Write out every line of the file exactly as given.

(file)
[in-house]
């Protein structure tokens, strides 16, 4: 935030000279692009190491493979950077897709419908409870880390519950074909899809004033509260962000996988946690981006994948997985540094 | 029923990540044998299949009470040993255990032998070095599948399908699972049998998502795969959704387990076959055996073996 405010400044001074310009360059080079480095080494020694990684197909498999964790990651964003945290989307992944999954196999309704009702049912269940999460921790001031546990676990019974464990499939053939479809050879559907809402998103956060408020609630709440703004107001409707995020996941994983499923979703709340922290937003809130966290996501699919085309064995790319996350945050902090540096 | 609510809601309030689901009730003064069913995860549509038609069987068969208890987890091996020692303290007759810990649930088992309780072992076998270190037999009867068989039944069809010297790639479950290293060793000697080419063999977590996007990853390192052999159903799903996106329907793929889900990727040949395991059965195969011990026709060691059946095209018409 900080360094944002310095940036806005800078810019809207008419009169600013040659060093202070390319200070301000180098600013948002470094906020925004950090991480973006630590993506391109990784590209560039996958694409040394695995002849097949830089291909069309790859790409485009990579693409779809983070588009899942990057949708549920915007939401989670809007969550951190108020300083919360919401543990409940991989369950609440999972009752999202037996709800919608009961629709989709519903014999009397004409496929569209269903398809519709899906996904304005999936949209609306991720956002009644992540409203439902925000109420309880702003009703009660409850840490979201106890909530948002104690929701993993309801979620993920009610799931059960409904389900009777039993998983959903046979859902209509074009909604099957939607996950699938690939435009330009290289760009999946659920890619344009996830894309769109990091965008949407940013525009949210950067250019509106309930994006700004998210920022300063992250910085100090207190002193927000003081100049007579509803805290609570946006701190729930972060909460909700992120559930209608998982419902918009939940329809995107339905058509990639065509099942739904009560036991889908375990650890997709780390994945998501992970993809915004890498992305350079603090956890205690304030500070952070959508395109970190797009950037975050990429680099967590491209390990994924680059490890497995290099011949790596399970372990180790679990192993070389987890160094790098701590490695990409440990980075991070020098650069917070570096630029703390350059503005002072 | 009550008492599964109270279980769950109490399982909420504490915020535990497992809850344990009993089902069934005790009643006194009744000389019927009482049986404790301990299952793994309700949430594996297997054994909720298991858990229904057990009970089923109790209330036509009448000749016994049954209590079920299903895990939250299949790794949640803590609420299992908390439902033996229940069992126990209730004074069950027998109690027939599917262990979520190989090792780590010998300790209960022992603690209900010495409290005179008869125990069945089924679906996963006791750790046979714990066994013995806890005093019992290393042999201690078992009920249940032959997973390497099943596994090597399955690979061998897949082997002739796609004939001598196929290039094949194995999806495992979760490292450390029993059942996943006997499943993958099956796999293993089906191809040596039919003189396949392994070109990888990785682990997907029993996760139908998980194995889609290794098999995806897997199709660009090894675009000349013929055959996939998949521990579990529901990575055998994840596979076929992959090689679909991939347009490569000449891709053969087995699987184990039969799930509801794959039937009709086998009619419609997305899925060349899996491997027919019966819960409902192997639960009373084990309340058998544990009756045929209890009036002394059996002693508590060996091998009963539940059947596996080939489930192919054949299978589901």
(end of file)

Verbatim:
[in-house]
């Protein structure tokens, strides 16, 4: 935030000279692009190491493979950077897709419908409870880390519950074909899809004033509260962000996988946690981006994948997985540094 | 029923990540044998299949009470040993255990032998070095599948399908699972049998998502795969959704387990076959055996073996 405010400044001074310009360059080079480095080494020694990684197909498999964790990651964003945290989307992944999954196999309704009702049912269940999460921790001031546990676990019974464990499939053939479809050879559907809402998103956060408020609630709440703004107001409707995020996941994983499923979703709340922290937003809130966290996501699919085309064995790319996350945050902090540096 | 609510809601309030689901009730003064069913995860549509038609069987068969208890987890091996020692303290007759810990649930088992309780072992076998270190037999009867068989039944069809010297790639479950290293060793000697080419063999977590996007990853390192052999159903799903996106329907793929889900990727040949395991059965195969011990026709060691059946095209018409 900080360094944002310095940036806005800078810019809207008419009169600013040659060093202070390319200070301000180098600013948002470094906020925004950090991480973006630590993506391109990784590209560039996958694409040394695995002849097949830089291909069309790859790409485009990579693409779809983070588009899942990057949708549920915007939401989670809007969550951190108020300083919360919401543990409940991989369950609440999972009752999202037996709800919608009961629709989709519903014999009397004409496929569209269903398809519709899906996904304005999936949209609306991720956002009644992540409203439902925000109420309880702003009703009660409850840490979201106890909530948002104690929701993993309801979620993920009610799931059960409904389900009777039993998983959903046979859902209509074009909604099957939607996950699938690939435009330009290289760009999946659920890619344009996830894309769109990091965008949407940013525009949210950067250019509106309930994006700004998210920022300063992250910085100090207190002193927000003081100049007579509803805290609570946006701190729930972060909460909700992120559930209608998982419902918009939940329809995107339905058509990639065509099942739904009560036991889908375990650890997709780390994945998501992970993809915004890498992305350079603090956890205690304030500070952070959508395109970190797009950037975050990429680099967590491209390990994924680059490890497995290099011949790596399970372990180790679990192993070389987890160094790098701590490695990409440990980075991070020098650069917070570096630029703390350059503005002072 | 009550008492599964109270279980769950109490399982909420504490915020535990497992809850344990009993089902069934005790009643006194009744000389019927009482049986404790301990299952793994309700949430594996297997054994909720298991858990229904057990009970089923109790209330036509009448000749016994049954209590079920299903895990939250299949790794949640803590609420299992908390439902033996229940069992126990209730004074069950027998109690027939599917262990979520190989090792780590010998300790209960022992603690209900010495409290005179008869125990069945089924679906996963006791750790046979714990066994013995806890005093019992290393042999201690078992009920249940032959997973390497099943596994090597399955690979061998897949082997002739796609004939001598196929290039094949194995999806495992979760490292450390029993059942996943006997499943993958099956796999293993089906191809040596039919003189396949392994070109990888990785682990997907029993996760139908998980194995889609290794098999995806897997199709660009090894675009000349013929055959996939998949521990579990529901990575055998994840596979076929992959090689679909991939347009490569000449891709053969087995699987184990039969799930509801794959039937009709086998009619419609997305899925060349899996491997027919019966819960409902192997639960009373084990309340058998544990009756045929209890009036002394059996002693508590060996091998009963539940059947596996080939489930192919054949299978589901």